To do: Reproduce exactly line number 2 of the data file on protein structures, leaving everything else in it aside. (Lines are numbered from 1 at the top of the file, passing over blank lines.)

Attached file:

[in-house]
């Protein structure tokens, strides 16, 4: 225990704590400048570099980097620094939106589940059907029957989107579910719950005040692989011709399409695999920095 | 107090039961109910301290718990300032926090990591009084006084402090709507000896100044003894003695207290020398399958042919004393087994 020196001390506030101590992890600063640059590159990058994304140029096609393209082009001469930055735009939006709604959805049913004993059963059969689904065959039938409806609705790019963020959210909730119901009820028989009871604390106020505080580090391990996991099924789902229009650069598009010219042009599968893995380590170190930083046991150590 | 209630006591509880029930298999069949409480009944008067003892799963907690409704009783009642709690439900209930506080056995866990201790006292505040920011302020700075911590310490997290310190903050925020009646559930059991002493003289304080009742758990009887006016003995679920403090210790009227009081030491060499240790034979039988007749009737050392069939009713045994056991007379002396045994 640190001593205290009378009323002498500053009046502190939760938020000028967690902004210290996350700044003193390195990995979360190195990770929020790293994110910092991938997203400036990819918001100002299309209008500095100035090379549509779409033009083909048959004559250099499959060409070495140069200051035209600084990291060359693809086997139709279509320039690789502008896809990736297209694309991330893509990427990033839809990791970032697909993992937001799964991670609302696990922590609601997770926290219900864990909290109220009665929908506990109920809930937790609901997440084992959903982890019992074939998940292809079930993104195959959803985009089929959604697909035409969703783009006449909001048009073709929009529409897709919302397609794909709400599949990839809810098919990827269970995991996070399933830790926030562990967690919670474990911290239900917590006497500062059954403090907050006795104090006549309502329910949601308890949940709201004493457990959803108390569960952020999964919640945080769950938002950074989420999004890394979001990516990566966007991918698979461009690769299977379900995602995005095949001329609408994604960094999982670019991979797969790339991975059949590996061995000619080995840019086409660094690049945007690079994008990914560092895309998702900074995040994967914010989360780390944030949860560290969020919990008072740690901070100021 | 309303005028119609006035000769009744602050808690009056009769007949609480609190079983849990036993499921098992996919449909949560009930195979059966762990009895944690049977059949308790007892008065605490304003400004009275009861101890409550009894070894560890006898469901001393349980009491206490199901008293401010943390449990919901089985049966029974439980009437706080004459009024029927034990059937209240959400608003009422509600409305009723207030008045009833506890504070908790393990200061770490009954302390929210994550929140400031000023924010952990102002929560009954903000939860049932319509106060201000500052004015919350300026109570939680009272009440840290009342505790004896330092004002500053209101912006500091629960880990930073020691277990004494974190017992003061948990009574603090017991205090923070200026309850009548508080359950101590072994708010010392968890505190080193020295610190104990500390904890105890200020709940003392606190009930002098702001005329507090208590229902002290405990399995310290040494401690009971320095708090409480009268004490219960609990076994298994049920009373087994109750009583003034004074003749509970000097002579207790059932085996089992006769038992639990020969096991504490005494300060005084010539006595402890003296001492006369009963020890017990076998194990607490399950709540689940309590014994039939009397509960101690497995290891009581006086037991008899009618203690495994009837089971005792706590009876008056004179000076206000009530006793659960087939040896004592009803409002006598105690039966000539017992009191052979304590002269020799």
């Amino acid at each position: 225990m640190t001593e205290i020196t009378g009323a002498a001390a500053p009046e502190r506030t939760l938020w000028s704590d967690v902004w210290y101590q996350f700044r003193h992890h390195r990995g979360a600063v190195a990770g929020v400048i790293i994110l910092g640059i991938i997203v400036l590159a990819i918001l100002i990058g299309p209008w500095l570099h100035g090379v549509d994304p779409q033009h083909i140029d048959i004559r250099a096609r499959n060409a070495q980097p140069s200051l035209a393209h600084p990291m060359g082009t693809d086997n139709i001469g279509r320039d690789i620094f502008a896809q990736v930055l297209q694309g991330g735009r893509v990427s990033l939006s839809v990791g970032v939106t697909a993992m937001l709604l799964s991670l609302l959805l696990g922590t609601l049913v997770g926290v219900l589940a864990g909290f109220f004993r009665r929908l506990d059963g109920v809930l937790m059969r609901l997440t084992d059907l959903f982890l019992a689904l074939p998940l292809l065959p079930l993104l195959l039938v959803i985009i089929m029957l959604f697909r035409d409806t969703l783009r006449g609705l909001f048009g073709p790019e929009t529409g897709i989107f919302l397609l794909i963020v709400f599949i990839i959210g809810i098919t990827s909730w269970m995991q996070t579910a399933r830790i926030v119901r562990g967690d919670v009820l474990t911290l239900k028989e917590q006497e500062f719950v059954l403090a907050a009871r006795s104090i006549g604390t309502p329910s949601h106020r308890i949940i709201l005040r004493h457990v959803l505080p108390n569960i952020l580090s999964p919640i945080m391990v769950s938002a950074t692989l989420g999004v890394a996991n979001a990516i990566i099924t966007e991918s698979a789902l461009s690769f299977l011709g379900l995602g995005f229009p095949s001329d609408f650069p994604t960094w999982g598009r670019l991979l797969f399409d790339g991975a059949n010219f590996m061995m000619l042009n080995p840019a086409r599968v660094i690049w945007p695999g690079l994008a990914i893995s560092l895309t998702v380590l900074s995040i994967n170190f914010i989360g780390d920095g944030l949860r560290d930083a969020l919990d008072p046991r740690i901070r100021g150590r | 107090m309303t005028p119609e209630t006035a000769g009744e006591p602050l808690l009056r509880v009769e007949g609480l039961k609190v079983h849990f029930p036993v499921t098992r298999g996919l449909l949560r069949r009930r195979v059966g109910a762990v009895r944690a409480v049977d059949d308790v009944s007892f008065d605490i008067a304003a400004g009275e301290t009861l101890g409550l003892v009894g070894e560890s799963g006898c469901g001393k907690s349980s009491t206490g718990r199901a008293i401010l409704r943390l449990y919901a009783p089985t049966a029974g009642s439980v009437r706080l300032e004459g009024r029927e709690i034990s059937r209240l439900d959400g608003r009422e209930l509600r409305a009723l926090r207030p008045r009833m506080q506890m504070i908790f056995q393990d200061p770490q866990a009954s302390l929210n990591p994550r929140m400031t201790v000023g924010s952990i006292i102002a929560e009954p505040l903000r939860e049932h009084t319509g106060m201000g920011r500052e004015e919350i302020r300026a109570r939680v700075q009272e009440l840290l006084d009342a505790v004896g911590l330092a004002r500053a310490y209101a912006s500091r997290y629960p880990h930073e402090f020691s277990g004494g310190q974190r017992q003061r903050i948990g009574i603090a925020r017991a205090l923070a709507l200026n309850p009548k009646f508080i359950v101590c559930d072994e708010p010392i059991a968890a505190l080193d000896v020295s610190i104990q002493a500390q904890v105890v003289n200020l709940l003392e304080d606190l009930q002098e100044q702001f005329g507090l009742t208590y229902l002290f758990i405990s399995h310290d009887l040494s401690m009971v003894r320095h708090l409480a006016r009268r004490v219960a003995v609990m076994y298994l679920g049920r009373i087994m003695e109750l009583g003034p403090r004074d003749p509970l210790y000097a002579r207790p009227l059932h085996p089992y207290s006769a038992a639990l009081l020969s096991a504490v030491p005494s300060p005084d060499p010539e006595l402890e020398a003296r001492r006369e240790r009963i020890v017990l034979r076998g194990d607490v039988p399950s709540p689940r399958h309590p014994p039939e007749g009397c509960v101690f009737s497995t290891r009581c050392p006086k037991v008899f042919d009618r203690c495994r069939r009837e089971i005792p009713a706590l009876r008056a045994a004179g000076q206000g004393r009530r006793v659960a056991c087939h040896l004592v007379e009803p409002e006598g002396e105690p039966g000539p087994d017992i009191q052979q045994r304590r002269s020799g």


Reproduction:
């Protein structure tokens, strides 16, 4: 225990704590400048570099980097620094939106589940059907029957989107579910719950005040692989011709399409695999920095 | 107090039961109910301290718990300032926090990591009084006084402090709507000896100044003894003695207290020398399958042919004393087994 020196001390506030101590992890600063640059590159990058994304140029096609393209082009001469930055735009939006709604959805049913004993059963059969689904065959039938409806609705790019963020959210909730119901009820028989009871604390106020505080580090391990996991099924789902229009650069598009010219042009599968893995380590170190930083046991150590 | 209630006591509880029930298999069949409480009944008067003892799963907690409704009783009642709690439900209930506080056995866990201790006292505040920011302020700075911590310490997290310190903050925020009646559930059991002493003289304080009742758990009887006016003995679920403090210790009227009081030491060499240790034979039988007749009737050392069939009713045994056991007379002396045994 640190001593205290009378009323002498500053009046502190939760938020000028967690902004210290996350700044003193390195990995979360190195990770929020790293994110910092991938997203400036990819918001100002299309209008500095100035090379549509779409033009083909048959004559250099499959060409070495140069200051035209600084990291060359693809086997139709279509320039690789502008896809990736297209694309991330893509990427990033839809990791970032697909993992937001799964991670609302696990922590609601997770926290219900864990909290109220009665929908506990109920809930937790609901997440084992959903982890019992074939998940292809079930993104195959959803985009089929959604697909035409969703783009006449909001048009073709929009529409897709919302397609794909709400599949990839809810098919990827269970995991996070399933830790926030562990967690919670474990911290239900917590006497500062059954403090907050006795104090006549309502329910949601308890949940709201004493457990959803108390569960952020999964919640945080769950938002950074989420999004890394979001990516990566966007991918698979461009690769299977379900995602995005095949001329609408994604960094999982670019991979797969790339991975059949590996061995000619080995840019086409660094690049945007690079994008990914560092895309998702900074995040994967914010989360780390944030949860560290969020919990008072740690901070100021 | 309303005028119609006035000769009744602050808690009056009769007949609480609190079983849990036993499921098992996919449909949560009930195979059966762990009895944690049977059949308790007892008065605490304003400004009275009861101890409550009894070894560890006898469901001393349980009491206490199901008293401010943390449990919901089985049966029974439980009437706080004459009024029927034990059937209240959400608003009422509600409305009723207030008045009833506890504070908790393990200061770490009954302390929210994550929140400031000023924010952990102002929560009954903000939860049932319509106060201000500052004015919350300026109570939680009272009440840290009342505790004896330092004002500053209101912006500091629960880990930073020691277990004494974190017992003061948990009574603090017991205090923070200026309850009548508080359950101590072994708010010392968890505190080193020295610190104990500390904890105890200020709940003392606190009930002098702001005329507090208590229902002290405990399995310290040494401690009971320095708090409480009268004490219960609990076994298994049920009373087994109750009583003034004074003749509970000097002579207790059932085996089992006769038992639990020969096991504490005494300060005084010539006595402890003296001492006369009963020890017990076998194990607490399950709540689940309590014994039939009397509960101690497995290891009581006086037991008899009618203690495994009837089971005792706590009876008056004179000076206000009530006793659960087939040896004592009803409002006598105690039966000539017992009191052979304590002269020799």